Simple, tasteful and elegant are words not normally associated with most cars built by North American automakers in the early 1960s. The revolutionary 1962 Pontiac Grand Prix is the exception as it became a benchmark for style and sophistication.
Before its arrival, the personal-luxury category was dominated and even outright owned by the second-generation Ford Thunderbird that was introduced in 1958. That year marked the beginning of the four-seater 'Bird, a larger but eminently more practical version of the two-seat original.
Ford's product research had earlier concluded that Thunderbird sales would significantly increase if more room could be found for more passengers. After all, it was the 1950s, a time of rapid expansion across the land, including an explosion of multi-member families (more children). The larger Thunderbird provided mom and dad with a place to stash the kids, but retained its sporty image by lowering the suspension, keeping the lines relatively chrome-free and stuffing a 300-horsepower V8 under the hood.
The result was predictable. Sales of the '58 Thunderbird were nearly double those of the 1957 model, despite a price increase of more than $200 for a hardtop and $500 for the convertible. Over the next two years, the number of units sold soared even higher.
In the automobile business, one manufacturer's success story is another manufacturer's opportunity.
Over at General Motors, the ever-rising number of Thunderbirds cruising the highways did not go unnoticed and the race was on to develop a similar vehicle. An all-new design had been created by GM's styling department and was slated to go into production as the premium-priced 1963 Buick Riviera.
In the meantime, Pontiac's engineering department was given the go-ahead to develop a similar, albeit less-expensive alternative, dubbed the Grand Prix.
Their starting point was the existing 120-inch-wheelbase chassis and most of the basic body shell from the popular Catalina hardtop coupe. A special heavy-duty suspension developed for the car slightly reduced ground clearance, but improved handling.
All of the Catalina's side trim was deleted, replaced by a small chrome Grand Prix badge attached to the door and a set of stylish chrome rocker moldings. The front grille and rear panel between the tail lights was also unique to the Grand Prix.
A variety of normally extra-cost items were also added to every Grand Prix, including air conditioning, cruise control, vinyl-covered bucket seats, a floor console, tachometer, dual exhausts and power steering, brakes and windows.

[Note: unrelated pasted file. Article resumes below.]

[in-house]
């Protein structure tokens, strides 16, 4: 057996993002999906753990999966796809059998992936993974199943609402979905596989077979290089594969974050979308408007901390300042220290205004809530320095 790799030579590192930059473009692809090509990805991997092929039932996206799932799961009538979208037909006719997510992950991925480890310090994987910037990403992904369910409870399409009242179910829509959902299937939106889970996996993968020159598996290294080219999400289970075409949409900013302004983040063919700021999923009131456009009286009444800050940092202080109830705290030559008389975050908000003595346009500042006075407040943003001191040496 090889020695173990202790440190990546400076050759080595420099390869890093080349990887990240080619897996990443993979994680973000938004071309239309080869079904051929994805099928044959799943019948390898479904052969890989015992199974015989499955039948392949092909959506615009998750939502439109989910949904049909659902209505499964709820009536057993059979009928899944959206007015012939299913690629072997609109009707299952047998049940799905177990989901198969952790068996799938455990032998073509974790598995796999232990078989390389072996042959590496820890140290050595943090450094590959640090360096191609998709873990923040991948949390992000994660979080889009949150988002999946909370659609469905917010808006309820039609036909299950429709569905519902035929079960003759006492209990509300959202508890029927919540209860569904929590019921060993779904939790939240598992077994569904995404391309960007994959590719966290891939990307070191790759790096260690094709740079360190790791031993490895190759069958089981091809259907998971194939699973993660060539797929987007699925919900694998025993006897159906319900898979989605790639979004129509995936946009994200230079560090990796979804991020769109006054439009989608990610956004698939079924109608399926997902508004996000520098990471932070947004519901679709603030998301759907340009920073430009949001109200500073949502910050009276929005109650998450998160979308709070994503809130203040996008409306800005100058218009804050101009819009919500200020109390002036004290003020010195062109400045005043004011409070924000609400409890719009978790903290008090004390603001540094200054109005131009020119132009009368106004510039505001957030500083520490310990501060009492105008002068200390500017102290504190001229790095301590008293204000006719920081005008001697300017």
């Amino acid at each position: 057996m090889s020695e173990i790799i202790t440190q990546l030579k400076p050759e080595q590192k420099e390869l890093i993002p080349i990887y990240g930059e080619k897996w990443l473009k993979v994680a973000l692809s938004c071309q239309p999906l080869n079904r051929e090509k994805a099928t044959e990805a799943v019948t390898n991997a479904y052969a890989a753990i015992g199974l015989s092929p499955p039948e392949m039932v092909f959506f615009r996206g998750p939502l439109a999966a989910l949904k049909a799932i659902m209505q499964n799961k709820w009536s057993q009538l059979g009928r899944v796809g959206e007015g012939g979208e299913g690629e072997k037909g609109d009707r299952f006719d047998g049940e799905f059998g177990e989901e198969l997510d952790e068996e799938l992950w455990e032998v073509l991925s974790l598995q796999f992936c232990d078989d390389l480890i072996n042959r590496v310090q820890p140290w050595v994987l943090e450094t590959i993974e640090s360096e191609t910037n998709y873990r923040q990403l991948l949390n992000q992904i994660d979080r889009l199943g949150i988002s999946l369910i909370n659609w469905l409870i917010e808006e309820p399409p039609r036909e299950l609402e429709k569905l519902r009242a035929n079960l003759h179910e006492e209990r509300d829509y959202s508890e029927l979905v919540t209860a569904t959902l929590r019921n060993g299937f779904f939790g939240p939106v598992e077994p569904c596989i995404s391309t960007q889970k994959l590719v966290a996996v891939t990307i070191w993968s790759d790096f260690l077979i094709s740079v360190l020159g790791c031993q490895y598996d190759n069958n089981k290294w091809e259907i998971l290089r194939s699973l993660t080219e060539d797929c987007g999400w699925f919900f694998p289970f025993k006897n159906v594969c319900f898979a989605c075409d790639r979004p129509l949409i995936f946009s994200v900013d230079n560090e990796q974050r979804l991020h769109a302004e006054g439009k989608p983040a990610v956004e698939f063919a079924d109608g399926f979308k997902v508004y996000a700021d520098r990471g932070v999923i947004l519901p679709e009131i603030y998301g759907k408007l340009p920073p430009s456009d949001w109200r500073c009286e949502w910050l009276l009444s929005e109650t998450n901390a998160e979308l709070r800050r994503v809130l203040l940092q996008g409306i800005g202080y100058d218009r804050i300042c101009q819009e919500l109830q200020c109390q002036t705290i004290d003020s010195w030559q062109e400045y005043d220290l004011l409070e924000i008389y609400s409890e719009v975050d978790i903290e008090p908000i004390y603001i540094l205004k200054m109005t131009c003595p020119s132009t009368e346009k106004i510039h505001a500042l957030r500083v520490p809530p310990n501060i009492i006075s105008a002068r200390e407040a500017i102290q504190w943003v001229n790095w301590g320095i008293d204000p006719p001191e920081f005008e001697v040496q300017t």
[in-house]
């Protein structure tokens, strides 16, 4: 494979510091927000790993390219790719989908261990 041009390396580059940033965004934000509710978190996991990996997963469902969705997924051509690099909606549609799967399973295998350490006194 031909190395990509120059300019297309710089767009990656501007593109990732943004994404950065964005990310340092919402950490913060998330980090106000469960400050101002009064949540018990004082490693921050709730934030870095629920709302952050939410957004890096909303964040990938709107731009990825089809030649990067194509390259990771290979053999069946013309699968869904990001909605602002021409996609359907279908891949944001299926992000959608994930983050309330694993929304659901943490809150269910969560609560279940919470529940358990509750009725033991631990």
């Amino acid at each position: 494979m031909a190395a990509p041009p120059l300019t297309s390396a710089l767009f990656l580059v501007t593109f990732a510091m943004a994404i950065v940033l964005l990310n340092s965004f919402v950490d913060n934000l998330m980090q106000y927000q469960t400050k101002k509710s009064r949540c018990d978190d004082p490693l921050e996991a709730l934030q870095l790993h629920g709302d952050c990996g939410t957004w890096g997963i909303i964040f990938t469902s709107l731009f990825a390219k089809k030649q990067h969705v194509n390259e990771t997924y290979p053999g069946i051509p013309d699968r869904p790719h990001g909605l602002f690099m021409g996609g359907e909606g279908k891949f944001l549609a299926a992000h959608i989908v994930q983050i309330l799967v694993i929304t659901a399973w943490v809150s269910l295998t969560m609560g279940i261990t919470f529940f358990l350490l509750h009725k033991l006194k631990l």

As a final touch, the Grand Prix was available with a spectacular looking set of 14-inch Kelsey-Hayes aluminum wheels that were each attached to the hubs using eight lug nuts.
To make the Grand Prix run as fast as it looked, a 303-horsepower 389-cubic-inch OHV V8 with a four-barrel carburetor was housed between the front fenders. Additional tread-melting torque was available in the form of a 318-horsepower "Tri-power" 389 (three two-barrel carbs), or a high-performance 389-cube "Trophy V8" that delivered either 333 or 348 horsepower depending on the carburetor setup.
For a vehicle weighing nearly two tons, the Grand Prix could generate some impressive acceleration numbers with the hottest version sprinting to 60 mph in less than seven seconds.
Three transmission choices were available to Grand Prix buyers: a base three-speed manual; optional four-speed manual; or a three-speed automatic.
Creating the car from an existing design meant the 1962 Grand Prix was able to beat the Buick Riviera to the sales floor by one year. But the real ace up its sleeve was the attractive price. At an entry point of less than $3,500, the car cost about $700 less than the Thunderbird. Personal luxury with affordability had arrived at Pontiac.
New-car shoppers went wild for the value-laden Grand Prix, snapping up some 30,000 examples in its first year. Suddenly, the Grand Prix became the car to own, or to be seen in.
Encouraged by its initial success, Pontiac's image shapers planned an even more dramatic car for 1963. A new and exclusive formal roofline with a concave rear window was grafted onto the Catalina's body while what appeared to be fog lights (they were actually signal lamps) gave the car some added Euro flavor.
A 370-horsepower 421-cubic-inch engine also became the top dog under the hood. The result was predictable. Sales of the '63 Grand Prix more than doubled its 1962 counterpart.
In the 40-plus years since first being created, the Grand Prix name became a mainstay of the Pontiac fold, with breakthrough designs that stayed true to the idea of sporty looks and solid performance.
However, V8 engines eventually gave way to V6s and front-wheel-drive in the 1980s and '90s and the once-proud Grand Prix, along with the Pontiac division of General Motors, became the victim of generic styling corporate downsizing and brand rationalizing.
Today, the Pontiac brand is gone, but the 1962-'63 Grand Prix reminds us of a time when cars made our pulses race and our eyes widen.